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Tips To Avoid Diabetes In Menopause

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Women are at a high risk of getting diabetes during menopause due to the various bodily changes. Follow these five simple steps to reduce this risk.

According to the American Diabetes Association, an astounding 29 million Americans have diabetes and the number is increasing every year. It’s highly likely that everybody knows somebody suffering from diabetes.1

Most of the youth today are being diagnosed with Type 2 diabetes, a condition that was thought to occur only in “old people.” Every 23 seconds, someone is diagnosed with diabetes and 86 million Americans are at the risk of developing the disease. Diabetes is the seventh leading cause of death, causing more deaths than AIDS and breast cancer combined.

How Is It Related To Menopause?

Many women today are likely to develop diabetes in menopause. But according to a study at the National Institutes of Health, this is not because women are in menopause.2 The study instead suggests that the lifestyle during menopause can be a risk factor. This includes stress eating, reduced exercise, aging, and hormone-related weight gain. So you could say that menopause increases a women’s risk of diabetes indirectly.

According to a report from the Mayo Clinic, women in menopause can experience many health-related challenges that can impact blood sugar and insulin levels. For example, changes in estrogen and progesterone can lead to blood sugar fluctuations and how the cells respond to insulin. Blood sugar fluctuations can also occur due to changes in sleep patterns, weight gain, and stress eating.3 So what can be done to reduce the risk?

  1. Have Foods Low On The Glycemic Index

    Consume a diet rich in organic-plant-based foods that are low on the glycemic index.4 The glycemic index is a measure of how fast a type of food raises blood sugar. Some foods contain a lot of sucrose or plain sugar and thus cause a spike in the blood sugar. Foods low on the glycemic index gradually let your body adjust to the slowly rising blood sugar.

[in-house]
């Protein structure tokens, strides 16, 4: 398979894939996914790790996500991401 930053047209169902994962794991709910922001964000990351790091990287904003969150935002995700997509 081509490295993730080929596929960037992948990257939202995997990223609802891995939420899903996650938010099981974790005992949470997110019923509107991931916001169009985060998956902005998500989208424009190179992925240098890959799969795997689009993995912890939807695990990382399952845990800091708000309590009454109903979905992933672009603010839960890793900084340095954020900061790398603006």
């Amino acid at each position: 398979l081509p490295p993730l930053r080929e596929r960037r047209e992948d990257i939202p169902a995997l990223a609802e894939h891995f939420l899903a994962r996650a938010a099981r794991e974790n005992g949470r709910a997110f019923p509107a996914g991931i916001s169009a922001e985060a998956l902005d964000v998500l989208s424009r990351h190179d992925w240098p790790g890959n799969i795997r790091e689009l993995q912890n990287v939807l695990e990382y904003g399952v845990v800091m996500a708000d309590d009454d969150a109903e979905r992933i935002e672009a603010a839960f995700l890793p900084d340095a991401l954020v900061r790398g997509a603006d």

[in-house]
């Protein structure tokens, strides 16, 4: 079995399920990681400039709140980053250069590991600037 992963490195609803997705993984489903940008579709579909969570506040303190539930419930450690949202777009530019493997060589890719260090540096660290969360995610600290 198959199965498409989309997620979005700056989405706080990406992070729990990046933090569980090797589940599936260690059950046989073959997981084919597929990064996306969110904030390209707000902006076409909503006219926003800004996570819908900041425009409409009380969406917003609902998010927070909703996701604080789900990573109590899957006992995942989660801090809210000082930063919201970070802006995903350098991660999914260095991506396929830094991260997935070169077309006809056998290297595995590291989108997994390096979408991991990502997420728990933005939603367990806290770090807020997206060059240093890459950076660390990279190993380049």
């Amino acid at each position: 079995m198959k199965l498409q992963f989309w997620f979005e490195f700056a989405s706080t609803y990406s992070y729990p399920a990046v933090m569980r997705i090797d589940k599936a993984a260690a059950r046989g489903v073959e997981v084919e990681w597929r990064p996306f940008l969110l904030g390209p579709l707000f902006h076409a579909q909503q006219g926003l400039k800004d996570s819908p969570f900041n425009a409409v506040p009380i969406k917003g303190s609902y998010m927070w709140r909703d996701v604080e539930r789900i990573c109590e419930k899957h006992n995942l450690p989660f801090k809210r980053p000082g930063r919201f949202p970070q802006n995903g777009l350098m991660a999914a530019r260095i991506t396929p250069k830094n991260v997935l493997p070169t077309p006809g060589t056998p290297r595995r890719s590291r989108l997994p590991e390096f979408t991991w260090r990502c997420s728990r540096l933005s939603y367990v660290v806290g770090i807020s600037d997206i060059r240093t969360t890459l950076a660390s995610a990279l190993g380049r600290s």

2. Exercise Regularly

    Exercising regularly helps regulate your blood sugar level. It not only helps you check your weight but also burns sugars, maintains or increases muscle mass, and thereby decreases insulin resistance. This means that your body will do a better job of utilizing the natural sugars in food as energy. According to one study, moderate intensity walking for 30 minutes three to seven days a week helped improve insulin resistance. This, in turn, helps regulate blood sugars. Including resistance training, such as lifting light weights or using resistance bands, and working each muscle group a couple of days a week can further optimize insulin sensitivity.5

  3. Reduce Stress

    A stress response releases hormones that cue the body to release higher levels of glucose; the physical response to stress also requires more energy, resulting in more sugar in the blood stream. Practice meditation regularly and/or deep breathing exercises. Say no to the things that do not have a positive effect on you. Get out more often in the midst of nature; take a breath of fresh air.

  4. Take Supplements

    Certain supplements taken when necessary may help regulate your blood sugar and improve insulin release including magnesium, chromium, and vanadium. Adding 5–30 grams of fenugreek every day to your diet as a tea, seeds, supplements, or spices can also help with blood sugar control. In fact, there has been a study showing that a daily dose of 10 grams of fenugreek seeds helped to control diabetes.

  5. Avoid Grains

    Eliminate grains from your diet that tend to be high in simple sugars, such as corn, wheat, rye, and barley.

These 5 tips are important in not only reducing a women’s risk of diabetes but also improving their overall health through healthy lifestyle practices.

References   [ + ]

1.American Diabetes Month® 2016: This is Diabetes, diabetes.org
2.Kim, Catherine, Sharon L. Edelstein, Jill P. Crandall, Dana Dabelea, Abbas E. Kitabchi, Richard F. Hamman, Maria G. Montez, Leigh Perreault, Mary A. Foulkes, and Elizabeth Barrett-Connor. “Menopause and risk of diabetes in the Diabetes Prevention Program.” Menopause (New York, NY) 18, no. 8 (2011): 857.
3.Diabetes and menopause: A twin challenge, mayoclinic.org
4.About Glycemic Index, glycemicindex.com
5.Colberg, Sheri. The 7 Step Diabetes Fitness Plan: Living Well and Being Fit with Diabetes, No Matter Your Weight. Da Capo Press, 2006.
Laura Dankof
Star Expert

Laura created "Path to Health and Healing" to provide health information to empower people to take charge of their health and transform their life. Health and healing is about addressing the whole person. This includes healing physically, mentally, emotionally and spiritually. It is not simply about taking a pill. She feels people are frustrated with the current health care system. Treating symptoms is not going to help them heal. Finding the root cause and addressing it will. She is passionate about this and that is why she started www.pathtohealthandhealing.com and wrote "Seeds 4 Change: A Path to Health and Healing."

Laura Dankof
Star Expert

Laura created "Path to Health and Healing" to provide health information to empower people to take charge of their health and transform their life. Health and healing is about addressing the whole person. This includes healing physically, mentally, emotionally and spiritually. It is not simply about taking a pill. She feels people are frustrated with the current health care system. Treating symptoms is not going to help them heal. Finding the root cause and addressing it will. She is passionate about this and that is why she started www.pathtohealthandhealing.com and wrote "Seeds 4 Change: A Path to Health and Healing."